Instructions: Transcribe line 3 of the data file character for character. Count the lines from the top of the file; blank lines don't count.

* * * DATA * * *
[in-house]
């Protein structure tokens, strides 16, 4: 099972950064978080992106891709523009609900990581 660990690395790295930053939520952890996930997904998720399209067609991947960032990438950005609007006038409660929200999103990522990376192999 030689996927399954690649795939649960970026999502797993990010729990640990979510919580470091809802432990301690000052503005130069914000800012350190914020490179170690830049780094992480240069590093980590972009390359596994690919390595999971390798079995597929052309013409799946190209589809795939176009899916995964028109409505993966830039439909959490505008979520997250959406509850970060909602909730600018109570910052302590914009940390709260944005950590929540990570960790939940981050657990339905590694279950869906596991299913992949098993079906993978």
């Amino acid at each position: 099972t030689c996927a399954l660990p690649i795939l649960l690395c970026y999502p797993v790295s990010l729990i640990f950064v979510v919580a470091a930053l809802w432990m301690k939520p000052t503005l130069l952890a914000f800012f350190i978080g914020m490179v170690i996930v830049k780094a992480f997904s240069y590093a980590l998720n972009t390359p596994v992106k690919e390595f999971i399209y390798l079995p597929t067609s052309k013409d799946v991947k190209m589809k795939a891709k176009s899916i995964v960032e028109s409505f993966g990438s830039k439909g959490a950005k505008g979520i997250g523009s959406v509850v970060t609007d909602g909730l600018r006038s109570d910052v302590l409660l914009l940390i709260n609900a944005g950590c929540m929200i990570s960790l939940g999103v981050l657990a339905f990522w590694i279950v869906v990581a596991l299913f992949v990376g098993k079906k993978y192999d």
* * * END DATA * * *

């Amino acid at each position: 099972t030689c996927a399954l660990p690649i795939l649960l690395c970026y999502p797993v790295s990010l729990i640990f950064v979510v919580a470091a930053l809802w432990m301690k939520p000052t503005l130069l952890a914000f800012f350190i978080g914020m490179v170690i996930v830049k780094a992480f997904s240069y590093a980590l998720n972009t390359p596994v992106k690919e390595f999971i399209y390798l079995p597929t067609s052309k013409d799946v991947k190209m589809k795939a891709k176009s899916i995964v960032e028109s409505f993966g990438s830039k439909g959490a950005k505008g979520i997250g523009s959406v509850v970060t609007d909602g909730l600018r006038s109570d910052v302590l409660l914009l940390i709260n609900a944005g950590c929540m929200i990570s960790l939940g999103v981050l657990a339905f990522w590694i279950v869906v990581a596991l299913f992949v990376g098993k079906k993978y192999d």